I also see hope that this horrible collective experience will be the end of right-wing opposition to large government programs, as everyone now, of whatever political stripe, is seeing the need for huge government programs to save the economy from total collapse and large segments of the population from poverty and panic.  Furthermore, unlike the financial crisis of 2008 when many governments only seemed interesting in bailing out large business corporations, this time everyone can see that we have to provide financial support to ALL of the people who are losing their jobs and income, as the economy cannot function with a third of the population unemployed. Huge government aid programs to help the poor and stabilize the economy--isn't that the SOCIALISM that conservatives have always claimed would bring on the end of the world? Well, now that we are standing on the edge of a really terrifying social and economic precipice, it turns out that even the right-wing in many countries is suddenly in favor of massive government spending, without the usual hand-wringing about  "unsustainable government deficits," "moral hazard" and such. When push comes to shove, and society is on the brink, socialism is not such an evil force after all, though of course, the conservatives won't call this "socialism."  They'll find some euphemism like "corona capitalism," or maybe "free enterprise with collective characteristics."  In any case, a certain mental barrier has been breached. No longer will it be possible to say that the "magic of the market" can solve all problems, and that Big Government is Public Enemy #1. When the shit really hits the fan like it is now, there is in fact no alternative to Big Government, as big as possible; better still, international cooperation between all governments big and small.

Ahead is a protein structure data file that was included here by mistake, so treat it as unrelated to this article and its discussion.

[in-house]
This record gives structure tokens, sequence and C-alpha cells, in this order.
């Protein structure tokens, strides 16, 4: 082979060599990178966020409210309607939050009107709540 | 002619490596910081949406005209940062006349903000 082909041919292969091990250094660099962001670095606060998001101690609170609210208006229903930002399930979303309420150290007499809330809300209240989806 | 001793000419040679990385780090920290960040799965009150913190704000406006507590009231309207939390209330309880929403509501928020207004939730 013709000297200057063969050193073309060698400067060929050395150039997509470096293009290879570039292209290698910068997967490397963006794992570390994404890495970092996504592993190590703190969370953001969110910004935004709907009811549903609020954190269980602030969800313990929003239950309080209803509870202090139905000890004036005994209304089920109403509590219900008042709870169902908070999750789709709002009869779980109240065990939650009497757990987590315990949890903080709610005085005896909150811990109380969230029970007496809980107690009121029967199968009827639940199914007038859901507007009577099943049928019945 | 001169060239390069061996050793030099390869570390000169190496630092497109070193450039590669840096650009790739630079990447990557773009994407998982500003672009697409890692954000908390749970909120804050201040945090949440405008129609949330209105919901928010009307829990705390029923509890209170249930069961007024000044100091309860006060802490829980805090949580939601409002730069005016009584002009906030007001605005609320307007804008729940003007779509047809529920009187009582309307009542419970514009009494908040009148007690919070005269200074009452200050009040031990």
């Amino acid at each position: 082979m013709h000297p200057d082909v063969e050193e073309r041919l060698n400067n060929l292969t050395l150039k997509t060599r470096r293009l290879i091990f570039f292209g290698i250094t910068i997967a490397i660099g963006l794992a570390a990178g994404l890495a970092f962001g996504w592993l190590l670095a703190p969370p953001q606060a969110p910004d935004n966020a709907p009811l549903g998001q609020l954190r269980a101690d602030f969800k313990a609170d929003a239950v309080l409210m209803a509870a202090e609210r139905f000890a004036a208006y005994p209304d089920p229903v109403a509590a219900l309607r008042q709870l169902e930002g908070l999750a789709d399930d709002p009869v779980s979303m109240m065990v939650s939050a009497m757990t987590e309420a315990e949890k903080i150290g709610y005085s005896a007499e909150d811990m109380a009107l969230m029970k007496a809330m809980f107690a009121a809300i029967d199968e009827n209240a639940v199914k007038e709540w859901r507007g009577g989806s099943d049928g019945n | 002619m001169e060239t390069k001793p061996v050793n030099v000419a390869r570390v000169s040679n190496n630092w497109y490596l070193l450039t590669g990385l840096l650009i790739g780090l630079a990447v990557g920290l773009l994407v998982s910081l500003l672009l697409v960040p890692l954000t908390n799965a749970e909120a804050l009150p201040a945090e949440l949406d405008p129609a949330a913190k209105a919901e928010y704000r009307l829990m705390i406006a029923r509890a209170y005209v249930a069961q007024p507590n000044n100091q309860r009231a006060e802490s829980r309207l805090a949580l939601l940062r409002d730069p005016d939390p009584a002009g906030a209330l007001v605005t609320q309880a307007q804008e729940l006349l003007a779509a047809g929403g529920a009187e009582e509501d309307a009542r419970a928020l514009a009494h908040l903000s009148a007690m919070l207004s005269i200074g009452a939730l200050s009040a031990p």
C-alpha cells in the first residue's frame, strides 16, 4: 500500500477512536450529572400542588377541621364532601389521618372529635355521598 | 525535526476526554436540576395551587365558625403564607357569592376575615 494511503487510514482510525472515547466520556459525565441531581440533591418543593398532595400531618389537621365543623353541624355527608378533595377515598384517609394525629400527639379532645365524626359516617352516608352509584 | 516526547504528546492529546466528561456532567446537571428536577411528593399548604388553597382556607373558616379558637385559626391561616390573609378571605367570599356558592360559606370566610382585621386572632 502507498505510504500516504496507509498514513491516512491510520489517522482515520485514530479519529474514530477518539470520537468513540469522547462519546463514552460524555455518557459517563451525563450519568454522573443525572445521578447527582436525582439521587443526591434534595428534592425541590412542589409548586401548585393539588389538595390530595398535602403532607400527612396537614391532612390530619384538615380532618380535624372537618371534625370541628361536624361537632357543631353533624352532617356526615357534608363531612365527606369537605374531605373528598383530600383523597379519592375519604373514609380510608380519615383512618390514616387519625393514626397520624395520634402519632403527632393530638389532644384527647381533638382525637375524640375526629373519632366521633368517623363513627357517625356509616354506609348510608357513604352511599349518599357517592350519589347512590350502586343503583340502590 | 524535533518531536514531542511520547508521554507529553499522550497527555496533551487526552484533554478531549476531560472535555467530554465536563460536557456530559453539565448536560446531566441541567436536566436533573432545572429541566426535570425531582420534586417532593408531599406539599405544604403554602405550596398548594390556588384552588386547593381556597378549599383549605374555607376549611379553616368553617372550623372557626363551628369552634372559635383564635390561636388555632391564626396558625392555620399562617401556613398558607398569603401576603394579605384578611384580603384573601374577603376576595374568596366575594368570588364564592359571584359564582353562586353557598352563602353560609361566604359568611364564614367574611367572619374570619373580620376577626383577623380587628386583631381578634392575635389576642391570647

I also see the possibility of a new spiritual horizon in the birthing. Many people are finding it a great solace now to be out in nature in whatever way they can manage, whether a walk down the street to a park, a stroll in the forest, or even just looking out their window and seeing a bird circling gracefully in a beautiful blue sky like a magical acrobat.  This may remind people of the sacred healing power of nature, and in a time when they are being forced to confront their own fragility in a world of biological organisms that all affect each other, inspire them to consider the need to better care for and protect nature, realizing we are all children of nature now desperate for our mother, this earth, to tell us that things will be OK.  This could be a moment of spiritual awakening as well as spur to new ecological activism. This could really be a positive turning point for humankind to reconsider many things and seek a better long-term path. I hope so.  I don't know if I will live to see it, as I am as scared of dying from this modern plague as anyone else, but I hope to.  And right now, that is a precious pair of words I will hold dear to my heart: I hope.

Friday, January 3, 2020

Muslims and Pagans

Dear Readers,